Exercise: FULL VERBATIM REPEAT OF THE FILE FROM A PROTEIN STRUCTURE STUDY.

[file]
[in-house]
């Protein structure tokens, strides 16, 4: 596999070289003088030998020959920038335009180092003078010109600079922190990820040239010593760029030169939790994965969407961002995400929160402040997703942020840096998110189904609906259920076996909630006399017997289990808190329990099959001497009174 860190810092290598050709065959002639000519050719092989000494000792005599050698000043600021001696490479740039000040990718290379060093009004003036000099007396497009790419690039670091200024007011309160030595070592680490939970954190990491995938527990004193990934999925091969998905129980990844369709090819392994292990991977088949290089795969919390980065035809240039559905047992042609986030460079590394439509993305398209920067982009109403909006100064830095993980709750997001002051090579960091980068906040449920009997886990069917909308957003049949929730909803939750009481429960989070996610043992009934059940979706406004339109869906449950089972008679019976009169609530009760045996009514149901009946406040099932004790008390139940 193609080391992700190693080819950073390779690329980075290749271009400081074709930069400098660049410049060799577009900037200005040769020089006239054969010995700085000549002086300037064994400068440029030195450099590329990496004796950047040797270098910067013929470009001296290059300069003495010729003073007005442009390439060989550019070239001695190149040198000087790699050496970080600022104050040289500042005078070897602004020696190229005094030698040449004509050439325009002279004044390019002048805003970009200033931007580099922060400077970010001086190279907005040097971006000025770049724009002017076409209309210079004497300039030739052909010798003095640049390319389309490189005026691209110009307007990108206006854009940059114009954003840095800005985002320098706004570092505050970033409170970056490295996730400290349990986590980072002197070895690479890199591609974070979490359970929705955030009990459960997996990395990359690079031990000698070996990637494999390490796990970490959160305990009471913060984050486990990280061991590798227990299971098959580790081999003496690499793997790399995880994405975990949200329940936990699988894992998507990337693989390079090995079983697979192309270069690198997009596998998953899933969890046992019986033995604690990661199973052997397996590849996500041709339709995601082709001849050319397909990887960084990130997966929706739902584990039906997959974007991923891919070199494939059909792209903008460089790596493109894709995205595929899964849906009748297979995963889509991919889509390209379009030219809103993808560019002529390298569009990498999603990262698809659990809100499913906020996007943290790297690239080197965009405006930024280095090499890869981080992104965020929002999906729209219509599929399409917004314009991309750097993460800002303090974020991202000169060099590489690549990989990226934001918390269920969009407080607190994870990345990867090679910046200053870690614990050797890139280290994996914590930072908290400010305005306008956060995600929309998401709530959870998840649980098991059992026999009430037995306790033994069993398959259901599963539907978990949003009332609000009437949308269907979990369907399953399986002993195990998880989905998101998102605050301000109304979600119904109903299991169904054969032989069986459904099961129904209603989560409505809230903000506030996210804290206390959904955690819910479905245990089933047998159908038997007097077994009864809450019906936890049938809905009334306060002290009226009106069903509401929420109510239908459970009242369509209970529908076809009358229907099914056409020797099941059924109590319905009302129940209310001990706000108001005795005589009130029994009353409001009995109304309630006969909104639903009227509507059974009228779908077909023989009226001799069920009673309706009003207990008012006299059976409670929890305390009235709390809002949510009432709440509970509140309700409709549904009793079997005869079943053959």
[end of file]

[in-house]
């Protein structure tokens, strides 16, 4: 596999070289003088030998020959920038335009180092003078010109600079922190990820040239010593760029030169939790994965969407961002995400929160402040997703942020840096998110189904609906259920076996909630006399017997289990808190329990099959001497009174 860190810092290598050709065959002639000519050719092989000494000792005599050698000043600021001696490479740039000040990718290379060093009004003036000099007396497009790419690039670091200024007011309160030595070592680490939970954190990491995938527990004193990934999925091969998905129980990844369709090819392994292990991977088949290089795969919390980065035809240039559905047992042609986030460079590394439509993305398209920067982009109403909006100064830095993980709750997001002051090579960091980068906040449920009997886990069917909308957003049949929730909803939750009481429960989070996610043992009934059940979706406004339109869906449950089972008679019976009169609530009760045996009514149901009946406040099932004790008390139940 193609080391992700190693080819950073390779690329980075290749271009400081074709930069400098660049410049060799577009900037200005040769020089006239054969010995700085000549002086300037064994400068440029030195450099590329990496004796950047040797270098910067013929470009001296290059300069003495010729003073007005442009390439060989550019070239001695190149040198000087790699050496970080600022104050040289500042005078070897602004020696190229005094030698040449004509050439325009002279004044390019002048805003970009200033931007580099922060400077970010001086190279907005040097971006000025770049724009002017076409209309210079004497300039030739052909010798003095640049390319389309490189005026691209110009307007990108206006854009940059114009954003840095800005985002320098706004570092505050970033409170970056490295996730400290349990986590980072002197070895690479890199591609974070979490359970929705955030009990459960997996990395990359690079031990000698070996990637494999390490796990970490959160305990009471913060984050486990990280061991590798227990299971098959580790081999003496690499793997790399995880994405975990949200329940936990699988894992998507990337693989390079090995079983697979192309270069690198997009596998998953899933969890046992019986033995604690990661199973052997397996590849996500041709339709995601082709001849050319397909990887960084990130997966929706739902584990039906997959974007991923891919070199494939059909792209903008460089790596493109894709995205595929899964849906009748297979995963889509991919889509390209379009030219809103993808560019002529390298569009990498999603990262698809659990809100499913906020996007943290790297690239080197965009405006930024280095090499890869981080992104965020929002999906729209219509599929399409917004314009991309750097993460800002303090974020991202000169060099590489690549990989990226934001918390269920969009407080607190994870990345990867090679910046200053870690614990050797890139280290994996914590930072908290400010305005306008956060995600929309998401709530959870998840649980098991059992026999009430037995306790033994069993398959259901599963539907978990949003009332609000009437949308269907979990369907399953399986002993195990998880989905998101998102605050301000109304979600119904109903299991169904054969032989069986459904099961129904209603989560409505809230903000506030996210804290206390959904955690819910479905245990089933047998159908038997007097077994009864809450019906936890049938809905009334306060002290009226009106069903509401929420109510239908459970009242369509209970529908076809009358229907099914056409020797099941059924109590319905009302129940209310001990706000108001005795005589009130029994009353409001009995109304309630006969909104639903009227509507059974009228779908077909023989009226001799069920009673309706009003207990008012006299059976409670929890305390009235709390809002949510009432709440509970509140309700409709549904009793079997005869079943053959």